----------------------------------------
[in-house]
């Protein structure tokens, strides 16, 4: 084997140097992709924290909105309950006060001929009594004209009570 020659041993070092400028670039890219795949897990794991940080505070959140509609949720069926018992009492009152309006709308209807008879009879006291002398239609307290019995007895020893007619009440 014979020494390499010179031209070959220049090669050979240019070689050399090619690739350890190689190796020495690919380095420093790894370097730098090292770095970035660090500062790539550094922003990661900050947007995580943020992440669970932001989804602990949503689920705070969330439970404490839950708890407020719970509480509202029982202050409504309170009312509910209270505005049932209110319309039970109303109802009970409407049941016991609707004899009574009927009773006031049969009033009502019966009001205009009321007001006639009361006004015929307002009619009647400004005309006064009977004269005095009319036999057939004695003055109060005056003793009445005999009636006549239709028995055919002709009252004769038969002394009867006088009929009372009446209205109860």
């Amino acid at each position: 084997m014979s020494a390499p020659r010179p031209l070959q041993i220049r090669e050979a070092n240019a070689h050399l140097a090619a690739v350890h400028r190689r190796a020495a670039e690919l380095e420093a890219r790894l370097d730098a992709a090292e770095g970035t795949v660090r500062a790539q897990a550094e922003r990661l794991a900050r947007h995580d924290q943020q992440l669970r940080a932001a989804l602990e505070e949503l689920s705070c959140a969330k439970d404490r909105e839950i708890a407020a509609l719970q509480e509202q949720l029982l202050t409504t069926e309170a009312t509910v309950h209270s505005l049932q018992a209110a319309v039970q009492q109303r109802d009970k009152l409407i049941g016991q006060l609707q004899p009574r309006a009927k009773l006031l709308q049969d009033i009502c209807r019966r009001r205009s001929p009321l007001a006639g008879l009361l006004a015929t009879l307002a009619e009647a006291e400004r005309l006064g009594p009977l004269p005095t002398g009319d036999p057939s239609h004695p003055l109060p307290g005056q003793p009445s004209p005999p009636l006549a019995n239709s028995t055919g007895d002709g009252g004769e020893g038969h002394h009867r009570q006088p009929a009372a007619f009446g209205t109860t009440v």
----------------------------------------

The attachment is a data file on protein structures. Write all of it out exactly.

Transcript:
[in-house]
């Protein structure tokens, strides 16, 4: 084997140097992709924290909105309950006060001929009594004209009570 020659041993070092400028670039890219795949897990794991940080505070959140509609949720069926018992009492009152309006709308209807008879009879006291002398239609307290019995007895020893007619009440 014979020494390499010179031209070959220049090669050979240019070689050399090619690739350890190689190796020495690919380095420093790894370097730098090292770095970035660090500062790539550094922003990661900050947007995580943020992440669970932001989804602990949503689920705070969330439970404490839950708890407020719970509480509202029982202050409504309170009312509910209270505005049932209110319309039970109303109802009970409407049941016991609707004899009574009927009773006031049969009033009502019966009001205009009321007001006639009361006004015929307002009619009647400004005309006064009977004269005095009319036999057939004695003055109060005056003793009445005999009636006549239709028995055919002709009252004769038969002394009867006088009929009372009446209205109860």
């Amino acid at each position: 084997m014979s020494a390499p020659r010179p031209l070959q041993i220049r090669e050979a070092n240019a070689h050399l140097a090619a690739v350890h400028r190689r190796a020495a670039e690919l380095e420093a890219r790894l370097d730098a992709a090292e770095g970035t795949v660090r500062a790539q897990a550094e922003r990661l794991a900050r947007h995580d924290q943020q992440l669970r940080a932001a989804l602990e505070e949503l689920s705070c959140a969330k439970d404490r909105e839950i708890a407020a509609l719970q509480e509202q949720l029982l202050t409504t069926e309170a009312t509910v309950h209270s505005l049932q018992a209110a319309v039970q009492q109303r109802d009970k009152l409407i049941g016991q006060l609707q004899p009574r309006a009927k009773l006031l709308q049969d009033i009502c209807r019966r009001r205009s001929p009321l007001a006639g008879l009361l006004a015929t009879l307002a009619e009647a006291e400004r005309l006064g009594p009977l004269p005095t002398g009319d036999p057939s239609h004695p003055l109060p307290g005056q003793p009445s004209p005999p009636l006549a019995n239709s028995t055919g007895d002709g009252g004769e020893g038969h002394h009867r009570q006088p009929a009372a007619f009446g209205t109860t009440v």